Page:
Strong Justice For Serious Disease

Strict liability in product liability cases

On Behalf of | Jun 24, 2015 | Firm News

Consumer products that are placed on store shelves for sale should work as advertised. Sadly, products don’t always work how they are supposed to. In some cases, they do cause death and severe injuries.

When this happens, Pennsylvania residents can be left with serious financial harm. Medical bills can pile up. Additionally, people can be left unable to work or financially support themselves.

In these cases, a products liability suit may be appropriate and theories of strict liability may apply. Under strict liability laws, manufacturers of defective consumer products may be held responsible for the damages caused to the victims. This allows people to seek damages without having to prove cause — which can be difficult or impossible in cases involving a product.

However in order for a company to be held strictly liable for a person’s injuries certain elements must be met. First, a person had to have been injured by a product that had an “unreasonably dangerous” defect. This could be a manufacturing defect, design defect or some other issue that made the product dangerous. Second, the injury had to have occurred while the product was being used as it was intended. Strict liability will not apply if people are using the product in a way that it wasn’t intended to be used. Finally, the product must have been “substantially” the same as when the product was sold to the consumer. This means that the consumer cannot have significantly modified the product.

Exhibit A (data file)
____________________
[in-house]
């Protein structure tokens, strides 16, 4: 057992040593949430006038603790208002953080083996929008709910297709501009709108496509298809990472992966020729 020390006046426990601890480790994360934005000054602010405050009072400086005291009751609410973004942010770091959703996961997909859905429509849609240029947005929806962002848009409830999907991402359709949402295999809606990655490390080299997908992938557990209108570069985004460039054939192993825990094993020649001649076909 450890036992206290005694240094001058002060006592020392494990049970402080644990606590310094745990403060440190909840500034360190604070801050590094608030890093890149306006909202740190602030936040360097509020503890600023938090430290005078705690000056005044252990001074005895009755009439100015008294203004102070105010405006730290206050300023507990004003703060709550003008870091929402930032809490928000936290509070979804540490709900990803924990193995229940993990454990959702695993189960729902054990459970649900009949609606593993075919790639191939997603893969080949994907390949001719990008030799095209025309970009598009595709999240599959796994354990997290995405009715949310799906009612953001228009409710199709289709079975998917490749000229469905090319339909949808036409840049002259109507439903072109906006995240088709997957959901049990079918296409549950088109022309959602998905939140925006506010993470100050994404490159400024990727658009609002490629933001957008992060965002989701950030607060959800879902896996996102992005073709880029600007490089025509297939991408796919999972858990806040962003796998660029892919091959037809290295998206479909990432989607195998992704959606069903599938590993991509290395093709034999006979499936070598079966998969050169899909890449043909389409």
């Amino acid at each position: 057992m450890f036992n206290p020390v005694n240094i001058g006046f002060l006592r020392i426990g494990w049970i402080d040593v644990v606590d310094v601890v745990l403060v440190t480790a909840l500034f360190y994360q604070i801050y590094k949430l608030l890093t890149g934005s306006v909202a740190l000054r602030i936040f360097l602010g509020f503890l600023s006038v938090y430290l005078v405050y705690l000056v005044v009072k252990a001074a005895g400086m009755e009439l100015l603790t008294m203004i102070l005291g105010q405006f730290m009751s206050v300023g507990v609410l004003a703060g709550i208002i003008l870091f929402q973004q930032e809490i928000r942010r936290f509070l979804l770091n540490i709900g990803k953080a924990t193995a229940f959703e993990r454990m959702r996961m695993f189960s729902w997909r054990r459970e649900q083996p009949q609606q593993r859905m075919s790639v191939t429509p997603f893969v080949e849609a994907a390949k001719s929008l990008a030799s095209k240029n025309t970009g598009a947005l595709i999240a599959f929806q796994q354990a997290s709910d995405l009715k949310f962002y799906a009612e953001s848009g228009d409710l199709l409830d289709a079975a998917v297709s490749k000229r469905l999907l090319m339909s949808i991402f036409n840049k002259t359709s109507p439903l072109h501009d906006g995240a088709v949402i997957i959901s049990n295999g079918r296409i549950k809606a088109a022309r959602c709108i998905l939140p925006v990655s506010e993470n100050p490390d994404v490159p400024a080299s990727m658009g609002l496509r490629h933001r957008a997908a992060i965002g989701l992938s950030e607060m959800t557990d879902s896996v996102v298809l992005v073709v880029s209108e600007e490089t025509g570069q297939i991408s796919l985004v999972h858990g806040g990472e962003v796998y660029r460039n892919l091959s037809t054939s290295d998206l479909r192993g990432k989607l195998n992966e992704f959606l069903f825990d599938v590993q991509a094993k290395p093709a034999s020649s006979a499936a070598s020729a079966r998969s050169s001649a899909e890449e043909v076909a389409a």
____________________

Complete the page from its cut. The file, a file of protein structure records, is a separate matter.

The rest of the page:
Consumers who have been injured by defective product — including a manufacturing defect — may want to seek legal help to understand their options. In some cases, compensation may be available under strict liability. Since this post is not meant to advise readers on whether they have a legal claim, those who want to learn more about strict liability in products liability cases may want to bring the matter up to an attorney.

Source: FindLaw, “Proving Fault in a Product Liability Case,” Accessed June 20, 2015